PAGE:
It was thanksgiving and I was celebrating with a group of college friends in a small town called Talent in southern Oregon. As we cleaned up the dishes a member of our party told me, “The number one cause of diarrhea is dishes that aren’t thoroughly rinsed.” I redoubled my rinsing vigour, and stashed that piece of knowledge under the ‘things to think about when rinsing / how to avoid diarrhea’ tab of my brain where it lay unquestioned until the following summer. I was travelling in Scotland, volunteering on organic farms and living with families everywhere from islands in the Hebrides, to cities like Glasgow and Edinburgh. Of all the things I learned that summer, my most cherished bit of cultural insight was the realization that other people have a very different relationship to rinsing dishes than I do. You see, while many people I met did rinse the soap bubbles off of dinner plates and cutlery, it was equally likely that I would wash up the kitchen with folks who didn’t.
I remember the first time I saw it happen. A sparkling clean plate, white and steaming, was set vertically on the draining board with bubbles cascading down until, to my amazement, all of the bubbles had fallen off. I tried to give it back to my kitchen cohort saying, “You forgot to rinse this one.”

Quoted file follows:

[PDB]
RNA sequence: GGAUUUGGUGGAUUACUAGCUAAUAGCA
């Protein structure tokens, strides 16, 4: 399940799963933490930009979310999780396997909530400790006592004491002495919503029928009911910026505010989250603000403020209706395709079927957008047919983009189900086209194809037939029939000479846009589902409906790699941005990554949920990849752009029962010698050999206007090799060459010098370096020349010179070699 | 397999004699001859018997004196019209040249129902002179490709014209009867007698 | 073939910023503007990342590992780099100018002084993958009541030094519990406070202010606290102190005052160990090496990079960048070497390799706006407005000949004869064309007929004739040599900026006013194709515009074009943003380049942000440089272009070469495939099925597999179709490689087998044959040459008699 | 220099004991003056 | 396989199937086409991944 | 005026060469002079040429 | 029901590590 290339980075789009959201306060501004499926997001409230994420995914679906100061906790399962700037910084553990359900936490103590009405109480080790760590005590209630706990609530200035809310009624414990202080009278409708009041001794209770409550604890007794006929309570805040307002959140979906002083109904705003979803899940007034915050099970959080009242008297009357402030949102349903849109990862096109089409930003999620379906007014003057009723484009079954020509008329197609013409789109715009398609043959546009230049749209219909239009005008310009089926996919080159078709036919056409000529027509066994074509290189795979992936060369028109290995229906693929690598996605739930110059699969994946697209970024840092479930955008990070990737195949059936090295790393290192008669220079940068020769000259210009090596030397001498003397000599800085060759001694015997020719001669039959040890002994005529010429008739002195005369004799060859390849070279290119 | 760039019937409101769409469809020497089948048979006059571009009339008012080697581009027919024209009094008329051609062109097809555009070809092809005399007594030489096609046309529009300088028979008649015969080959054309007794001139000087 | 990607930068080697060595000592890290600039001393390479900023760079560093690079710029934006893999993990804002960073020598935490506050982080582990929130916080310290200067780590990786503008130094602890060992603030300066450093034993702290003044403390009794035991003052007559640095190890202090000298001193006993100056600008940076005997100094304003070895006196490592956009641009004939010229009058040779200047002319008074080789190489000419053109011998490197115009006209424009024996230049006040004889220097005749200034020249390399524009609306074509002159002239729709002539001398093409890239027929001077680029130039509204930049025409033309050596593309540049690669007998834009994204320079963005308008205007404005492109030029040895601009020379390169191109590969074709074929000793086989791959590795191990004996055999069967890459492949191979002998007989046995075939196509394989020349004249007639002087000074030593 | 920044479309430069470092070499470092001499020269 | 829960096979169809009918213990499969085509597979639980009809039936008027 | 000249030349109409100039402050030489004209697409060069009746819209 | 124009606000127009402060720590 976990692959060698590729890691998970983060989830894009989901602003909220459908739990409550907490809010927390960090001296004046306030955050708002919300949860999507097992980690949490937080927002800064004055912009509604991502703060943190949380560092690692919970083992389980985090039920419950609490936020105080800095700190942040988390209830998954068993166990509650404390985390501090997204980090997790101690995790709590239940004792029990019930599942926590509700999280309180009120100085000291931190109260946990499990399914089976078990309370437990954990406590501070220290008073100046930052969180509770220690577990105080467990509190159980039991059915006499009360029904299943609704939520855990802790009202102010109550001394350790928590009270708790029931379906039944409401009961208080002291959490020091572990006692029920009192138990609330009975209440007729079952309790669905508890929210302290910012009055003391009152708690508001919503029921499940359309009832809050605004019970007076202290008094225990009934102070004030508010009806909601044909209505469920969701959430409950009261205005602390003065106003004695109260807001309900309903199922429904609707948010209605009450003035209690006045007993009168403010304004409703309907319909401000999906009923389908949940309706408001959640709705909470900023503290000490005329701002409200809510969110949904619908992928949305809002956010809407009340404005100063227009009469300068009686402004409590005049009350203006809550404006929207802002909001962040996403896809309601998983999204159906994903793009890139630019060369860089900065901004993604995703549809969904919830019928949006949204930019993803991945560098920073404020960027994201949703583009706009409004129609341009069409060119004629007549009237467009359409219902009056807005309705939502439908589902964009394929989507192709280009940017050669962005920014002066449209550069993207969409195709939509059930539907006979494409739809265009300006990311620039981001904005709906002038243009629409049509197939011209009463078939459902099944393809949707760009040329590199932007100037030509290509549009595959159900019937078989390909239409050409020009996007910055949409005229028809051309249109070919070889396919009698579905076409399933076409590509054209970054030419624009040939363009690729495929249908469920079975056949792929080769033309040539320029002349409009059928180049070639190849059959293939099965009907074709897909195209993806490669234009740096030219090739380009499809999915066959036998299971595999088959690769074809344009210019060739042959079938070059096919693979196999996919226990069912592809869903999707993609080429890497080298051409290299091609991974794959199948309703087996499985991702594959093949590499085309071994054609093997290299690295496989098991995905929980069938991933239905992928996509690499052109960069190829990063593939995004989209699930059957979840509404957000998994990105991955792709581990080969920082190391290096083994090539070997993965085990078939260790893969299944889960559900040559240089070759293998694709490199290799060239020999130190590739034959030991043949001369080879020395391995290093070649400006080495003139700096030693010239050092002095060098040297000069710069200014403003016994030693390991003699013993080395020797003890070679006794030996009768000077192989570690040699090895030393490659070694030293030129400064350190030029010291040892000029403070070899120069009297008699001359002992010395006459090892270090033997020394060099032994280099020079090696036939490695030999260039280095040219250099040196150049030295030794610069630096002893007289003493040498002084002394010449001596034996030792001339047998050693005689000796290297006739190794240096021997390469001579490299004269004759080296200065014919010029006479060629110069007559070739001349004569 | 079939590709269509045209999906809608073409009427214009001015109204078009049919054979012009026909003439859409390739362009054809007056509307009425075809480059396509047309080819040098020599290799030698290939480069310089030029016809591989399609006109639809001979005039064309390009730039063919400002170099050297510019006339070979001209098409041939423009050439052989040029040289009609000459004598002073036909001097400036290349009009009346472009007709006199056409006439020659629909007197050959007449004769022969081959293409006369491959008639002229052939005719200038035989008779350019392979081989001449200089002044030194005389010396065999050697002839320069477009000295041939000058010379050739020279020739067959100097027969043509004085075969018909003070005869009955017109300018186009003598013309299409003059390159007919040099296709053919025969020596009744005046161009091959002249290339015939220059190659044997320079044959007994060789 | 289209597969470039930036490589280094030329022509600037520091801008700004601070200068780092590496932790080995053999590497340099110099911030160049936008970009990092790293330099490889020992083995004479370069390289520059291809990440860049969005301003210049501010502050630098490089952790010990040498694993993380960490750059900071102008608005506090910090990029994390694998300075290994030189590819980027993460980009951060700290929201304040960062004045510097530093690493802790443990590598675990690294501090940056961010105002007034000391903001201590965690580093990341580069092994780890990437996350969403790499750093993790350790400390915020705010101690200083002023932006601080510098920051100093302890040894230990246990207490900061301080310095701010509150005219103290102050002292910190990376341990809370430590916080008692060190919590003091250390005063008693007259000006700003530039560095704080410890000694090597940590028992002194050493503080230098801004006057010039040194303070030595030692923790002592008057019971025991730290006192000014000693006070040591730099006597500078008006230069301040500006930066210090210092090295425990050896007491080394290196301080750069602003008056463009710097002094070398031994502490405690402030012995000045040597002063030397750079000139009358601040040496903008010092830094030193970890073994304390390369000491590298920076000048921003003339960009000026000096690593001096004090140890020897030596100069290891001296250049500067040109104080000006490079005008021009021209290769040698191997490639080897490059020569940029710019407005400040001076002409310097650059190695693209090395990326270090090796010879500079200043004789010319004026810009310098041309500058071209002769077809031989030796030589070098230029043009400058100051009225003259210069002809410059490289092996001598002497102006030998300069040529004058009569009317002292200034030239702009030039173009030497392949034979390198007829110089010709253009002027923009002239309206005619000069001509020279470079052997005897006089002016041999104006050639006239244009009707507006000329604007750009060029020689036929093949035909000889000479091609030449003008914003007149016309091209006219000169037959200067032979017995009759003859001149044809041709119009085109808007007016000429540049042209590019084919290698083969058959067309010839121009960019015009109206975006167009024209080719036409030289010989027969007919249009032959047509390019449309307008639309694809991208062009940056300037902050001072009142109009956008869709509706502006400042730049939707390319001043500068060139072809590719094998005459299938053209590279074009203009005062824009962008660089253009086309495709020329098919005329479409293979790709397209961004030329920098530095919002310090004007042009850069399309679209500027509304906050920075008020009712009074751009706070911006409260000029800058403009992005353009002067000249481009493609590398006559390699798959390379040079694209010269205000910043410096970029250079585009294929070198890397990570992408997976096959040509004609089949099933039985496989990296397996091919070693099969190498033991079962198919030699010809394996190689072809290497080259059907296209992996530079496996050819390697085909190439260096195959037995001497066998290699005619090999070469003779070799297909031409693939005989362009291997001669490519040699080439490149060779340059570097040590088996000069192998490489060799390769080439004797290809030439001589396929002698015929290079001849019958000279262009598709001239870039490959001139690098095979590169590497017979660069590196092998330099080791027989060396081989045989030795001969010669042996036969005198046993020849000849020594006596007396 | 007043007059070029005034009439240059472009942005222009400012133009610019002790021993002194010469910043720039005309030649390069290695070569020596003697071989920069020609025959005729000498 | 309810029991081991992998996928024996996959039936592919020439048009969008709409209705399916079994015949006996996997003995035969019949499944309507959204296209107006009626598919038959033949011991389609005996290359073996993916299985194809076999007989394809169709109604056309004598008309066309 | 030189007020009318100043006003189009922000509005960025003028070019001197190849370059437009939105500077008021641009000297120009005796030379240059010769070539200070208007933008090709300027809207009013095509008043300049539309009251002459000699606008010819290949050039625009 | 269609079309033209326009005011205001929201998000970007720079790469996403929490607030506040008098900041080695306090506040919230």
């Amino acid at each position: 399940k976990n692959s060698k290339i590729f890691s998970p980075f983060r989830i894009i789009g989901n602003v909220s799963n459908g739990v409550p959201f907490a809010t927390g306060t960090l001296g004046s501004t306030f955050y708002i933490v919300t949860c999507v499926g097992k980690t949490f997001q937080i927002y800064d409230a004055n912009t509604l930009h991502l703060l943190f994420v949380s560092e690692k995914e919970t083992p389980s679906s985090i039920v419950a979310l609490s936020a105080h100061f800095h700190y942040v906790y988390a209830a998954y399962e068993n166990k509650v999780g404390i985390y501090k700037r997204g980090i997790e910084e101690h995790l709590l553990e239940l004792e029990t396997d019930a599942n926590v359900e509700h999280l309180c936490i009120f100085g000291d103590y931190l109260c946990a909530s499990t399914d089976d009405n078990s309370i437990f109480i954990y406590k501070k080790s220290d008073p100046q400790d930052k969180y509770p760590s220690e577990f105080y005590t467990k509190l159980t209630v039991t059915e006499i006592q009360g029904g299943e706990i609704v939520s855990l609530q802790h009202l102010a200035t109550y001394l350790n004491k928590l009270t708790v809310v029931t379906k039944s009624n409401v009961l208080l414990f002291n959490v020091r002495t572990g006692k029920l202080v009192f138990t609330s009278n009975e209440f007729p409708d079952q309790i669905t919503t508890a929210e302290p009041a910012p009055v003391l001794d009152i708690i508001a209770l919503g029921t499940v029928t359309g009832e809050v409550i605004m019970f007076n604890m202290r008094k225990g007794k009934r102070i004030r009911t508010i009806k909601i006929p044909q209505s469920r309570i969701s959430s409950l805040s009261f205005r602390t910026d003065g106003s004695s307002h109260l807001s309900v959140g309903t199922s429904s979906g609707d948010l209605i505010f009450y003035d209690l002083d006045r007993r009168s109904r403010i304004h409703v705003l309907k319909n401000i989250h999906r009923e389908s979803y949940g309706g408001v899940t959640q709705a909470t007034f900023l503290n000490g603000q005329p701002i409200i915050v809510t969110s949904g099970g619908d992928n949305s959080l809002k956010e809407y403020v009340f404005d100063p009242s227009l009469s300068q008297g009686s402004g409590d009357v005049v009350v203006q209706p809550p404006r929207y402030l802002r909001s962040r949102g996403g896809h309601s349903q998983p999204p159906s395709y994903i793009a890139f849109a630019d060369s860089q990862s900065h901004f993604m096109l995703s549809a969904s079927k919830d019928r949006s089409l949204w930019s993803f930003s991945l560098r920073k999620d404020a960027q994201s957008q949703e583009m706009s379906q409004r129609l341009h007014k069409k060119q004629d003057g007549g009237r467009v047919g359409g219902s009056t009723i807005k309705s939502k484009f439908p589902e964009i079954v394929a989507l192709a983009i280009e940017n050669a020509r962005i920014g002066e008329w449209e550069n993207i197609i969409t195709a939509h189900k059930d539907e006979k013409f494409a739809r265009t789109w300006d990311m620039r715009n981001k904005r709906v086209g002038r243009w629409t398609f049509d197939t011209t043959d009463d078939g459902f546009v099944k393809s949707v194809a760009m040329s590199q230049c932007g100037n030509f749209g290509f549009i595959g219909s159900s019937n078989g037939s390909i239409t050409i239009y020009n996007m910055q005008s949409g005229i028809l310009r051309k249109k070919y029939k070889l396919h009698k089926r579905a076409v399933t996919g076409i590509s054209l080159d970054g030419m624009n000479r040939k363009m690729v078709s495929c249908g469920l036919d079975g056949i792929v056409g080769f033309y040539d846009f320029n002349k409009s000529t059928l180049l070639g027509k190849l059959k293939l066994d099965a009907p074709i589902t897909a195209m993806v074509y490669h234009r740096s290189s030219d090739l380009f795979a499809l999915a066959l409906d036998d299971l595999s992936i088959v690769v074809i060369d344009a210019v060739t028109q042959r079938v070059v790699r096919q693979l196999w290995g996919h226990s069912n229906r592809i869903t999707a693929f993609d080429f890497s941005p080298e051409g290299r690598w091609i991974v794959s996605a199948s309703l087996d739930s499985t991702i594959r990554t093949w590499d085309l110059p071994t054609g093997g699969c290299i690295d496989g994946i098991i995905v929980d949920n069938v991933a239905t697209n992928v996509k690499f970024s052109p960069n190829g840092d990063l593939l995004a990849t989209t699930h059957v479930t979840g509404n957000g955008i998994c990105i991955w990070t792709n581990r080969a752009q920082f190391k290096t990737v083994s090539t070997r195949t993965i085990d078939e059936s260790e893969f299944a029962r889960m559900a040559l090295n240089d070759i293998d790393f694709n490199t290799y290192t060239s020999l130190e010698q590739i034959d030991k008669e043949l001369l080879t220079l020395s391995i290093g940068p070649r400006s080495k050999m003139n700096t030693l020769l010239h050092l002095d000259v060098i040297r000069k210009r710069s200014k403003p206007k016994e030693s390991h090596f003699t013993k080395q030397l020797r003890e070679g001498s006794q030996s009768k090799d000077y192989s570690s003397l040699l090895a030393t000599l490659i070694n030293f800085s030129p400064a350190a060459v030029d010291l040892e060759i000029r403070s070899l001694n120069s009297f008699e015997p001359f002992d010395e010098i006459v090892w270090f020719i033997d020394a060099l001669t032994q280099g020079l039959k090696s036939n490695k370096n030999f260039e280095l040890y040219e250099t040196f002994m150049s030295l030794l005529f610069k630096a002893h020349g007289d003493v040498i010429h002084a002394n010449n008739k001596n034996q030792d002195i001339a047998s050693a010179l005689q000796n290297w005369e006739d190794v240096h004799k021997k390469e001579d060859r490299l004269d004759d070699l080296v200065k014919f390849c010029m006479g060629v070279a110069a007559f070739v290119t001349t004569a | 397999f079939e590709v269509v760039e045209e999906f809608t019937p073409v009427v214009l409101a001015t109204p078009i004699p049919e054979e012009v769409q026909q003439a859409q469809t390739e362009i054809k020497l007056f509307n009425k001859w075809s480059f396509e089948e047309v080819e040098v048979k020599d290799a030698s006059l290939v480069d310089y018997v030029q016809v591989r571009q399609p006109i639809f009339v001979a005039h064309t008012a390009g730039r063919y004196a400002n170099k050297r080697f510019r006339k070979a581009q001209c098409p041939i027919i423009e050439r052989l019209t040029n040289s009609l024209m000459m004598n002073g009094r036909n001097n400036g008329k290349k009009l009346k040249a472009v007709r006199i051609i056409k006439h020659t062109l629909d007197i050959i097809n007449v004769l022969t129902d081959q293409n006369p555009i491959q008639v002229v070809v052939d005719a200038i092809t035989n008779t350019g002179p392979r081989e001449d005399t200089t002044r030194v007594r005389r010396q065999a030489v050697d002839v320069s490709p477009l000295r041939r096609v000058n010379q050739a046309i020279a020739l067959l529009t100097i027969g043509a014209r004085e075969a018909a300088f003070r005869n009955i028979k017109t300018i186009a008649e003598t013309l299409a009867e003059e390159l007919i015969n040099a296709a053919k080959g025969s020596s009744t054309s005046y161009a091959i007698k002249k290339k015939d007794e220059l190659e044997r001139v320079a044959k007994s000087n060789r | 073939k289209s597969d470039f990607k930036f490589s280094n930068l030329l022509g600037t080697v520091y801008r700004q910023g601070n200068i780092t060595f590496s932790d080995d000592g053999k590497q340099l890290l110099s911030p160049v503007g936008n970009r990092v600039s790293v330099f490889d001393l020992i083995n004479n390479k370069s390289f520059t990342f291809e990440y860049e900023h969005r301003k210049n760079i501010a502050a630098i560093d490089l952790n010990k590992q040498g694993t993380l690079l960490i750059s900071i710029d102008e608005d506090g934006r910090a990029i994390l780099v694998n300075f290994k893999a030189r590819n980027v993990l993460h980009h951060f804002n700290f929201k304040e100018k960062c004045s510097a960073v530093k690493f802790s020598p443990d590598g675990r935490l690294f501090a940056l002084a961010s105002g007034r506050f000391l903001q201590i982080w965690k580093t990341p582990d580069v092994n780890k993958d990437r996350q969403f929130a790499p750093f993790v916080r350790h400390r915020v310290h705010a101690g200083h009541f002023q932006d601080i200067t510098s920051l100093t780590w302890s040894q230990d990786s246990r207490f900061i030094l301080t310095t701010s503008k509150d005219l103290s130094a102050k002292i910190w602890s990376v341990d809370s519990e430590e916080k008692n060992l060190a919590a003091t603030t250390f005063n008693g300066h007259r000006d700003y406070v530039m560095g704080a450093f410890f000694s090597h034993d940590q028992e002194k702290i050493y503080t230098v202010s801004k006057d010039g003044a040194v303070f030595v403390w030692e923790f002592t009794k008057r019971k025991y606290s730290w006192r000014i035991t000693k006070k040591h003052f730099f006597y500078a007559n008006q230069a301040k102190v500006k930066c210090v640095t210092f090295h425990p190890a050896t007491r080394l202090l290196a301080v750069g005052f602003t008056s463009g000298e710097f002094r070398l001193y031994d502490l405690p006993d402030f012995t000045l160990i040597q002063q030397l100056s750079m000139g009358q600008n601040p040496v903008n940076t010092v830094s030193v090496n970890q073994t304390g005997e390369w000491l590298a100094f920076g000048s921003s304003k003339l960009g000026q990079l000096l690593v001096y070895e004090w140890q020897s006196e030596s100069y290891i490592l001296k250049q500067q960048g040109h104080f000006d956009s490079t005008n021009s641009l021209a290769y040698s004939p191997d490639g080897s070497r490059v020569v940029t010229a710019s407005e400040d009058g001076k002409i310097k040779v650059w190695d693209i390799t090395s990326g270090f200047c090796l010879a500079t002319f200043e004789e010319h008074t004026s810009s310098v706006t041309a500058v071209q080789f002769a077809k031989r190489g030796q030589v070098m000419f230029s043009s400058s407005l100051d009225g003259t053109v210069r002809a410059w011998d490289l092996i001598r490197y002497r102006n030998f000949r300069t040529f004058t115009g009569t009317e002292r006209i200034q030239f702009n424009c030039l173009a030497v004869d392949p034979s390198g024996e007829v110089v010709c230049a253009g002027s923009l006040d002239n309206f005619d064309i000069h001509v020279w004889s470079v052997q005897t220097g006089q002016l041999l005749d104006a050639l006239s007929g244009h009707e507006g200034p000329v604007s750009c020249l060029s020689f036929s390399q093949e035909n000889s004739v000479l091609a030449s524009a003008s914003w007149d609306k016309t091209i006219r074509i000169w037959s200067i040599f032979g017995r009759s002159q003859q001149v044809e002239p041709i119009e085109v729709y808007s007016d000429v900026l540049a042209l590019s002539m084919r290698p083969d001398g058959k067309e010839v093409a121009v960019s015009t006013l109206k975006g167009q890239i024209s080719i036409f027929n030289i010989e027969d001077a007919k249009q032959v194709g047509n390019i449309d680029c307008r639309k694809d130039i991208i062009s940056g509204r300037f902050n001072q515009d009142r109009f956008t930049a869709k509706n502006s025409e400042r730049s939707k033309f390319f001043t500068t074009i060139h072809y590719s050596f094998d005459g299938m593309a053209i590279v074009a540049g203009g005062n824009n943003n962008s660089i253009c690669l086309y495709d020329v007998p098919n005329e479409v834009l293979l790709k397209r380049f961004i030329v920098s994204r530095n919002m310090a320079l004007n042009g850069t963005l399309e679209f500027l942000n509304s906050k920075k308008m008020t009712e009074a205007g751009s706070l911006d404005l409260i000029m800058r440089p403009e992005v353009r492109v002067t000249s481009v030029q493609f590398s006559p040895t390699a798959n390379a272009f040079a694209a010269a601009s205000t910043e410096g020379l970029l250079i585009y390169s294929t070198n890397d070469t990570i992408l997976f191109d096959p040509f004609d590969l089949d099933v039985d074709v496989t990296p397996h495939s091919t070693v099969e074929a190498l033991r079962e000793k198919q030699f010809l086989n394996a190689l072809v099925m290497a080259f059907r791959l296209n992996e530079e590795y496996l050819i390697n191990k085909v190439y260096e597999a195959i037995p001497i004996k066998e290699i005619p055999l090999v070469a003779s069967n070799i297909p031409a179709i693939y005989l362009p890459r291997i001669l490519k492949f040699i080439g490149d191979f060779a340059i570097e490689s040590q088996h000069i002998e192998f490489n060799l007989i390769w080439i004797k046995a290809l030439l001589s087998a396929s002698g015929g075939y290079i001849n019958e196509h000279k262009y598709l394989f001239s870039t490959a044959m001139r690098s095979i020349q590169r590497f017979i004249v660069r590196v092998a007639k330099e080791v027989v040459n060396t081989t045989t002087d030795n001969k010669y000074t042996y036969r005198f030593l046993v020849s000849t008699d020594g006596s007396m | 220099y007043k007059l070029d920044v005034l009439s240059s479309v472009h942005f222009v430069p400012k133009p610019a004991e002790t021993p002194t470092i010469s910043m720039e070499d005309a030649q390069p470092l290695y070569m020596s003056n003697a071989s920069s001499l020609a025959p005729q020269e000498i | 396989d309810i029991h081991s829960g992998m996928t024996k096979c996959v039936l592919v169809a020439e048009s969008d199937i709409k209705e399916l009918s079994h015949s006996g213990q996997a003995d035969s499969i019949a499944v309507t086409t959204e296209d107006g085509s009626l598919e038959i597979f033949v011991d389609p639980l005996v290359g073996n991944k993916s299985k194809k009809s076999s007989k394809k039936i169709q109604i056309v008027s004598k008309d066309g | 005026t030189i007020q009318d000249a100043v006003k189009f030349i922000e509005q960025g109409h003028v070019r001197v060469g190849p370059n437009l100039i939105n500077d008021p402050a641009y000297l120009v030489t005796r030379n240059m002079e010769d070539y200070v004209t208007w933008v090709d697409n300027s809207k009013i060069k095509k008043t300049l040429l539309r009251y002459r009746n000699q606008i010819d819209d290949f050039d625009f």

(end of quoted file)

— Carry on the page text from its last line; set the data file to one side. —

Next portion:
“Rinse it?,” He frowned, “What do you mean? Take the bubbles off?” It was a chilling moment. I felt my insides turn, certain that I would be up several times in the night visiting the toilet. I mean, I had just eaten off of this family’s kitchenware!
Embarrassed about my fear of diarrhea, I quizzed him about the soapy flavor instead, “Doesn’t everything just taste of soap?” He reminded me that I had just eaten there, and turned the question back to me. And, no, I had to admit – nothing had tasted of soap. And, furthermore, nothing went amiss with my insides. Nor did it ever in that long summer of mixed rinsing.
I believe that the most powerful learning is what you learn through personal experience. I believe that the lessons you learn outside of academia, outside of family lore, and outside the idol chitchat of friends standing side by side washing dishes on a random Thanksgiving are more life changing, stay with you longer and ultimately have a more profound effect on who you are.
There is so much nonsense thrown around in every setting, in every conversation that it can take a lifetime of real human experiences to unlearn it all. I think of my brother who, as a child, admired the beauty of a black singer on the television, and of my grandfather, whose reply was simply, “Wrong color.” I think of marketing campaigns that remind us every spring and fall that the clothes we wore last year simply won’t do this season. And I think of a time when I rinsed dishes as if my health depended on it.
I believe her color was perfect, that your cloths are just fine, and that leaving bubbles on your dishes will not cause diarrhea. But I also believe that you cannot possibly take it from me. You have to learn it for yourself.
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